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Ewan McGregor plays a grown-up Christopher Robin.

Laurie Sparham/Disney

  • Christopher Robin
  • Directed by: Marc Forster
  • Written by: Alex Ross Perry, Tom McCarthy, Allison Schroeder, Greg Brooker and Mark Steven Johnson
  • Starring: Ewan McGregor, Hayley Atwell and Jim Cummings
  • Classification: PG; 104 minutes

rating

The fortune of many a contemporary media business rests on a good stock of intellectual property. For Walt Disney Studios, that means everything from Mickey Mouse to Star Wars – plus all those princesses. And let’s not forget A.A. Milne’s Winnie-the-Pooh.

Disney’s gazillion-dollar version of the silly old bear may be mainly remembered as a flat and saccharine cartoon, but the studio has hauled him out from the back of the closet, dusted him off and submitted him to the now-standard live-action treatment for children’s classics: Animate the animals with a CGI realism a previous generation never dreamed possible and darken the storytelling to suit knowing contemporary tastes. From Disney’s impressive remake of The Jungle Book to Tim Burton’s unpleasantly hallucinogenic take on Alice in Wonderland, the results have been surprisingly scary. Of course, nobody is going to turn the honey-loving bear-of-little-brain into a cynic or a depressive, but Disney has found a heavy counterweight for the stuffed animal in an adult version of Christopher Robin.

Played by a suitably fatigued Ewan McGregor, who we can safely assume is being well-paid to be patient with a one-step character progression, this grown-up Christopher is a sad-sack workaholic who needs to rediscover the joy of life. He achieves this by reconnecting with his old childhood companions, efficiently recreated as animated versions of stuffed toys. With Hayley Atwell playing Christopher’s sweet and sensible wife, Evelyn, and Jim Cummings, who has been voicing various animated remakes since the 1990s, evoking the familiar Disney Pooh, the project produces an anodyne story tastefully executed. No, Christopher Robin is not a naked cash grab, just a prettily clothed one.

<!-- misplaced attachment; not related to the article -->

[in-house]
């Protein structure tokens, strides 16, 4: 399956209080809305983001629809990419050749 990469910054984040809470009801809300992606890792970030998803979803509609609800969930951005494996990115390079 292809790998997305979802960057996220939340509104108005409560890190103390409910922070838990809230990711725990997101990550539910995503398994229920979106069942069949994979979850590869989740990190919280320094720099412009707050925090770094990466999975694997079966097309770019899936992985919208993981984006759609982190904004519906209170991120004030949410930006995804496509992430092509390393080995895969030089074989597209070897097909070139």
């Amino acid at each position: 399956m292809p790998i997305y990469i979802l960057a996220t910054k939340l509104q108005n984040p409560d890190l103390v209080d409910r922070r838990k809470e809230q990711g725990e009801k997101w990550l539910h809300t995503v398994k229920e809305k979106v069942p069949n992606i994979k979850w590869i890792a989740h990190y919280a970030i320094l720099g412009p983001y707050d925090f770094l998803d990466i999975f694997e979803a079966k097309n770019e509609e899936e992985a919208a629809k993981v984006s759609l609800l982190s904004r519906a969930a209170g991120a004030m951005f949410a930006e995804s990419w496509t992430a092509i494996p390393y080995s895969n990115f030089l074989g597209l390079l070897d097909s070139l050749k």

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This pained adult Christopher Robin, by the way, should not be confused with the protagonist of Goodbye Christopher Robin, the recent biopic about the unhappy life of the real C.R. Milne, whose childhood was so thoughtlessly exploited by his parents. That film tried desperately to pull an uplifting ending out of a sorrowful situation: Milne was teased mercilessly about his father’s books once he went off to school and was often estranged from his parents during adulthood.

Piglet, Pooh, Rabbit, Roo, Kanga, Tigger and Eeyore in Disney's Christopher Robin.

Disney

Disney’s Christopher, meanwhile, is a wholly fictional character, whose last name is Robin, and whose father dies, rather conveniently, when he’s just a boy. His entire back story, including parting with his animals to attend boarding school, service in the Second World War and marriage to the lovely Evelyn, are recounted in an opening sequence in which the scenes flip by alongside illustrations reminiscent of E.H. Shepard’s fondly remembered pictures from the original books. That pretty effect has exhausted itself long before we get to Mr. Robin’s arrival at the luggage factory where he now heads up the efficiency department.

There, he needs to come up with a scheme that will drastically cut expenses without laying off his loyal staff, so has to skip a long-promised weekend in the country with his increasingly disgruntled wife and daughter (Bronte Carmichael). Thankfully, Pooh magically appears in London and lures Mr. Robin back to the Hundred Acre Wood – before following him to London where, after a madcap chase through the grimy streets of the capital, the stuffed animals help him save the luggage factory.

Set just after the war, there’s a metaphor here somewhere for the resurgence of colour and joy in the postwar world, an idea largely explained by a postscript set at the seaside. That’s not the visual impact of the film, however. Instead, what’s memorable is the insistence of director Marc Forster, cinematographer Matthias Koenigsweiser and the film’s art directors on the post-Blitz greyness of London, not to mention the magical endurance of the somewhat forbidding Hundred Acre Wood. In this dark scheme, the idea that the animals have all been waiting for the boy’s return for the past 30 years seems crushingly sad while, over in the adult world, the film’s happy ending feels forced.

Apparently, even Disney is hard-pressed to extract joy from the problematic notion that Christopher Robin had to grow up.

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